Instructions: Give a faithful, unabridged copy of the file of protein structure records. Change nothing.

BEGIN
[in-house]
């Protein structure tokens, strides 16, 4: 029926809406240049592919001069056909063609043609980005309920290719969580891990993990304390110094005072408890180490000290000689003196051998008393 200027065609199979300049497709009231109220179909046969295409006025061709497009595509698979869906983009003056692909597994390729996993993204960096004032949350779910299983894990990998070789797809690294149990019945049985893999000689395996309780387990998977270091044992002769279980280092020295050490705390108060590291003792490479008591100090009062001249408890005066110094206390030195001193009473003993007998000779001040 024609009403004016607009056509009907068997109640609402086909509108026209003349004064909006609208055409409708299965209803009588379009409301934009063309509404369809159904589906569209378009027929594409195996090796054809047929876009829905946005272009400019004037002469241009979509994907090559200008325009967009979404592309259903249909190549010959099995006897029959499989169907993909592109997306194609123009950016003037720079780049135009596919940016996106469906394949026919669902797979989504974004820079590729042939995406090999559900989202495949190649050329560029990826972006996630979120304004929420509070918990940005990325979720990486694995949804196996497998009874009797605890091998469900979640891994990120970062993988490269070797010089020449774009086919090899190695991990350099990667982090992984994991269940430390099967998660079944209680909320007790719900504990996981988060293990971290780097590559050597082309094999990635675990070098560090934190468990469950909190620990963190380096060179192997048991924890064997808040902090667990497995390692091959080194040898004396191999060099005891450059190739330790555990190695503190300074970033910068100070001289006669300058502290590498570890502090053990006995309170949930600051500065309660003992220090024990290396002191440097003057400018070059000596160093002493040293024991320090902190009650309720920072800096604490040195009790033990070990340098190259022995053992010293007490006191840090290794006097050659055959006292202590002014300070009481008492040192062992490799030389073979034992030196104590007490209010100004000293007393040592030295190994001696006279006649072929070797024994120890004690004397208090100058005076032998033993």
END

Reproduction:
[in-house]
């Protein structure tokens, strides 16, 4: 029926809406240049592919001069056909063609043609980005309920290719969580891990993990304390110094005072408890180490000290000689003196051998008393 200027065609199979300049497709009231109220179909046969295409006025061709497009595509698979869906983009003056692909597994390729996993993204960096004032949350779910299983894990990998070789797809690294149990019945049985893999000689395996309780387990998977270091044992002769279980280092020295050490705390108060590291003792490479008591100090009062001249408890005066110094206390030195001193009473003993007998000779001040 024609009403004016607009056509009907068997109640609402086909509108026209003349004064909006609208055409409708299965209803009588379009409301934009063309509404369809159904589906569209378009027929594409195996090796054809047929876009829905946005272009400019004037002469241009979509994907090559200008325009967009979404592309259903249909190549010959099995006897029959499989169907993909592109997306194609123009950016003037720079780049135009596919940016996106469906394949026919669902797979989504974004820079590729042939995406090999559900989202495949190649050329560029990826972006996630979120304004929420509070918990940005990325979720990486694995949804196996497998009874009797605890091998469900979640891994990120970062993988490269070797010089020449774009086919090899190695991990350099990667982090992984994991269940430390099967998660079944209680909320007790719900504990996981988060293990971290780097590559050597082309094999990635675990070098560090934190468990469950909190620990963190380096060179192997048991924890064997808040902090667990497995390692091959080194040898004396191999060099005891450059190739330790555990190695503190300074970033910068100070001289006669300058502290590498570890502090053990006995309170949930600051500065309660003992220090024990290396002191440097003057400018070059000596160093002493040293024991320090902190009650309720920072800096604490040195009790033990070990340098190259022995053992010293007490006191840090290794006097050659055959006292202590002014300070009481008492040192062992490799030389073979034992030196104590007490209010100004000293007393040592030295190994001696006279006649072929070797024994120890004690004397208090100058005076032998033993």